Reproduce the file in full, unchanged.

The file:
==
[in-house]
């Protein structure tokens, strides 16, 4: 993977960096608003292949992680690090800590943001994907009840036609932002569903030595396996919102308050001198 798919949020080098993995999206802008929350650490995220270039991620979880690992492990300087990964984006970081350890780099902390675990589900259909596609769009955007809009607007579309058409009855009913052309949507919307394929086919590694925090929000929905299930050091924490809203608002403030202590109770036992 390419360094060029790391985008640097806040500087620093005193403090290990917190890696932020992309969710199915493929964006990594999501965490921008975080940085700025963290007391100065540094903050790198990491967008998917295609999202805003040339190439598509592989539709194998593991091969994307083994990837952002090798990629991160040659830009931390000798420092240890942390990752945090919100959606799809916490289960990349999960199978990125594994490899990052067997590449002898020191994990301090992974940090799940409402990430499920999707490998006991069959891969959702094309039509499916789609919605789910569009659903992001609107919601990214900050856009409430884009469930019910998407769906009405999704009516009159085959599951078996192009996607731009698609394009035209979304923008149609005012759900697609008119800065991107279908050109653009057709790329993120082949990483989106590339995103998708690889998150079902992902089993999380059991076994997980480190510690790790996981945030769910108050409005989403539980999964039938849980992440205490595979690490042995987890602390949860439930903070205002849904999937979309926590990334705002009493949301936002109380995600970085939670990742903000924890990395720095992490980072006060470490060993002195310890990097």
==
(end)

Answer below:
[in-house]
């Protein structure tokens, strides 16, 4: 993977960096608003292949992680690090800590943001994907009840036609932002569903030595396996919102308050001198 798919949020080098993995999206802008929350650490995220270039991620979880690992492990300087990964984006970081350890780099902390675990589900259909596609769009955007809009607007579309058409009855009913052309949507919307394929086919590694925090929000929905299930050091924490809203608002403030202590109770036992 390419360094060029790391985008640097806040500087620093005193403090290990917190890696932020992309969710199915493929964006990594999501965490921008975080940085700025963290007391100065540094903050790198990491967008998917295609999202805003040339190439598509592989539709194998593991091969994307083994990837952002090798990629991160040659830009931390000798420092240890942390990752945090919100959606799809916490289960990349999960199978990125594994490899990052067997590449002898020191994990301090992974940090799940409402990430499920999707490998006991069959891969959702094309039509499916789609919605789910569009659903992001609107919601990214900050856009409430884009469930019910998407769906009405999704009516009159085959599951078996192009996607731009698609394009035209979304923008149609005012759900697609008119800065991107279908050109653009057709790329993120082949990483989106590339995103998708690889998150079902992902089993999380059991076994997980480190510690790790996981945030769910108050409005989403539980999964039938849980992440205490595979690490042995987890602390949860439930903070205002849904999937979309926590990334705002009493949301936002109380995600970085939670990742903000924890990395720095992490980072006060470490060993002195310890990097």